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Plato on justice (4)

While Socrates embodied virtue in his life and came to be seen in the Antique world as an archetype for the philosophical sage, he in fact did not put forward a concrete view of what justice was. This job would fall to Plato. The question of justice remains fundamental for him after Socrates’ death. Plato takes up the issue in numerous writings, exploring the question both as relevant to the individual and the polity. Here the focus is on his mature view in the Republic. In response to the story of Gyges’ Ring (earlier discussed), Plato proposes a view of human nature at odds with that of the social contractarians. On the basis of this view, he argues that human beings are only ultimately satisfied by a life of virtue.

Let us start by looking at the individual soul. According to Plato, the human soul is comprised of three parts — an appetitive, a spirited and a rational part — all of which pull individuals in differing directions. As Plato expresses this in the Republic, he asks us to envisage humans as comprised of a multi-headed beast, a lion, and a human. Each of these pulls the human soul in a different direction, as they vie for dominance. However, it is ultimately our choice to feed one or the other. We can choose to feed the multi-headed beast. But a life in which we do so becomes one where we consume ourselves, in which we are never satisfied, but always at war with ourselves. We can choose to feed the lion, but then we become a victim of our own desire for honor or pride. It is only by feeding the human that we will gain a harmonious soul, a fulfilled nature, and a happy human life. The wise who pursue such virtue will not thereby fail to acknowledge the value of the other parts of the soul. But they will know to meet the needs of the lower soul in appropriate measure. Through the cultivation of a virtuous character individuals are able to bring the lower parts of their souls under the control of their rational soul.

In contrast then to Glaucon who affirms a social contract perspective that justice is not intrinsically valuable but only valuable because it prevents individuals from being punished for being unjust. Plato agues that virtue is good in itself because it creates a harmony of the soul that is lacking among the vicious. Those with vices in fact lack control of the self. They become enslaved to their lower desires. So enslaved, they lack  true sovereignty, the control of the self that comes with virtue alone.

The appetites and spirited part of the soul in fact are parts of the soul that humans share with other animals. What is really defining for humans qua humans however is the rational soul. To cultivate habits that subject our reason to the whims of our appetites, or to the desire for social recognition or honor that appeals to our spirited part of the soul, is to cultivate a character that is less the fully human. We only really fulfill ourselves, our natures, if we feed our rational soul more than any of our other parts.

An overview of justice in the polity

Plato imagines the polity to have a similar tripartide structure to the individual. He argues that there just as an individual has a rational, a spirited, and an appetitive part, so does the polity. In a polity classes of individuals occupy natural strata of society — the king, the aristocrats, and the workers. Each of these strata is an expression of individuals who are dominated by of a differing part of the soul. A just society would be one dominated by the wise, who are dominated by their rational souls. Plato imagines rule by philosopher kings, who others obey out of an understanding of their own rightful place in society. An oligarchy would be ruled by multiple individuals, but individuals who were not wise but dominated by their desire for honor and social recognition. This would lead to certain compromises in justice as those pursuing honor would at times overlook the true needs of those in society. Finally a democracy would be ruled by the multitude, but of those dominated by appetites. Democracy, in Plato’s view, is the worst form of government and would have a tendency toward self-dissolution. Since individuals, dominated by their own desires and lusts, would vie for power and become embroiled in political conflict, democracy would tend toward entropy. A just society by contrast would be one in which the wise ruled and members of other strata knew their place.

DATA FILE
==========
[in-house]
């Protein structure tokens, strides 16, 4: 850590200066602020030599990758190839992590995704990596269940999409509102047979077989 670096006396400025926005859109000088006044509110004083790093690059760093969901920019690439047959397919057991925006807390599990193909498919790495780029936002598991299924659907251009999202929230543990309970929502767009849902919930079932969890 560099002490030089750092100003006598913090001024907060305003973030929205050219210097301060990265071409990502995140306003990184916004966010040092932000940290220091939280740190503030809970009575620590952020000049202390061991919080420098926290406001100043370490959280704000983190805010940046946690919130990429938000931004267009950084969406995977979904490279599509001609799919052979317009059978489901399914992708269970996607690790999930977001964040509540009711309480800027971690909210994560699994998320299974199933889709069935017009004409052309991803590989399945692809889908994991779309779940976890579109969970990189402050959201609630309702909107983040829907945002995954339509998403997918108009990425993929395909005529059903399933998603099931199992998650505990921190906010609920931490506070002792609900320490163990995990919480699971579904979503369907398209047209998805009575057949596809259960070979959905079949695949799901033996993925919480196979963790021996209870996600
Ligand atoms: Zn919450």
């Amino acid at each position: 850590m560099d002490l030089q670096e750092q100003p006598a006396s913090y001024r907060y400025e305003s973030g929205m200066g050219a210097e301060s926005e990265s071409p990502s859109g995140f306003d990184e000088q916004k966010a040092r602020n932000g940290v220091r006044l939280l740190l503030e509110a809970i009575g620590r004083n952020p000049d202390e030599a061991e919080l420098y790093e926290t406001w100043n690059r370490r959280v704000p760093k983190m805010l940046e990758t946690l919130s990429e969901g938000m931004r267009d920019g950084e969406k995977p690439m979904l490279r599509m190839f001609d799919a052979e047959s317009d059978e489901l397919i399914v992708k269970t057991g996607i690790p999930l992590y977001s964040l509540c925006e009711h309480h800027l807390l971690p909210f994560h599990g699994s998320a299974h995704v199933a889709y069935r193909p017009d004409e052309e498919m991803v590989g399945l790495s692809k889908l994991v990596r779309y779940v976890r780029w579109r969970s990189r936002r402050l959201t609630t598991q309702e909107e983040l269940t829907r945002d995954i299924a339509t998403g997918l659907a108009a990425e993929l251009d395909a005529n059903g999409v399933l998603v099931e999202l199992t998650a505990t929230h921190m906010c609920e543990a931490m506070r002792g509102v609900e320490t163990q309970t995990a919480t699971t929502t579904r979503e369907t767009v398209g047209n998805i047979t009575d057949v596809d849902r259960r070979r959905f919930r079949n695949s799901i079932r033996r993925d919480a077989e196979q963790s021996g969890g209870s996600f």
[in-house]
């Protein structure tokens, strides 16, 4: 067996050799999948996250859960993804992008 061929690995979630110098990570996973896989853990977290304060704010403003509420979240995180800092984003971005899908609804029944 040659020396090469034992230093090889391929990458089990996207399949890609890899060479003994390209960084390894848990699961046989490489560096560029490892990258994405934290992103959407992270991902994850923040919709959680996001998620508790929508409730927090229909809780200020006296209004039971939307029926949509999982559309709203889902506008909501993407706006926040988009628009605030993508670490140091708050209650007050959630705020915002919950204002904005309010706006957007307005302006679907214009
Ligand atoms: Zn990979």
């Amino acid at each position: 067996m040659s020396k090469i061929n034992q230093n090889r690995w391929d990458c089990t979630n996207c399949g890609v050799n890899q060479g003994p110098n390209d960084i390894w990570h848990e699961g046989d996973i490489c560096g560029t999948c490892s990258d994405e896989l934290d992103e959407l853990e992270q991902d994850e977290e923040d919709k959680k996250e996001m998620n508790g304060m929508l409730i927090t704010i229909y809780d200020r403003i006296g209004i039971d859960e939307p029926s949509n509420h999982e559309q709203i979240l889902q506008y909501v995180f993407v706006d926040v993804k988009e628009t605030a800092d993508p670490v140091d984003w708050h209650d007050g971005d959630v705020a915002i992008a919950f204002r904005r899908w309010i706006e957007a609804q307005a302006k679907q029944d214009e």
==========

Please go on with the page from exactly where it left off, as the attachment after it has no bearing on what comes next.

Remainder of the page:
Plato’s entire discussion of justice in the polity is very involved. Here I can do no more than point to some very general similarities between that view and the view of justice in the individual.  In both cases, the rational part should rule the others. In Plato’s view this is the only path to harmonious relations between an individual, who has a conflict-ridden soul and the polity, which, unless guided wisely, otherwise also tends toward disharmony.


Though Plato draws out similarities between justice of the individual and justice of the polity, this is of course quite a large assumption. Many may be attracted to his view that a certain sovereignty comes in gaining control of the self and living moderately, rather than controlled by one’s passions or emotions. Yet this would not commit them to an acceptance of his views on the virtues of hierarchical forms of government.

For most of Western history, however, many thought these views did pair well together. It was thought that the aristocratic rulers should have nobility of spirit, which would make them suitable for rule. The majority, the rabble, would always be unfit for self-rule. Only in the Enlightenment do we begin to see strong shifts away from this and does support democratic forms of government begin to become the norm rather than the exception.

See Plato on Art

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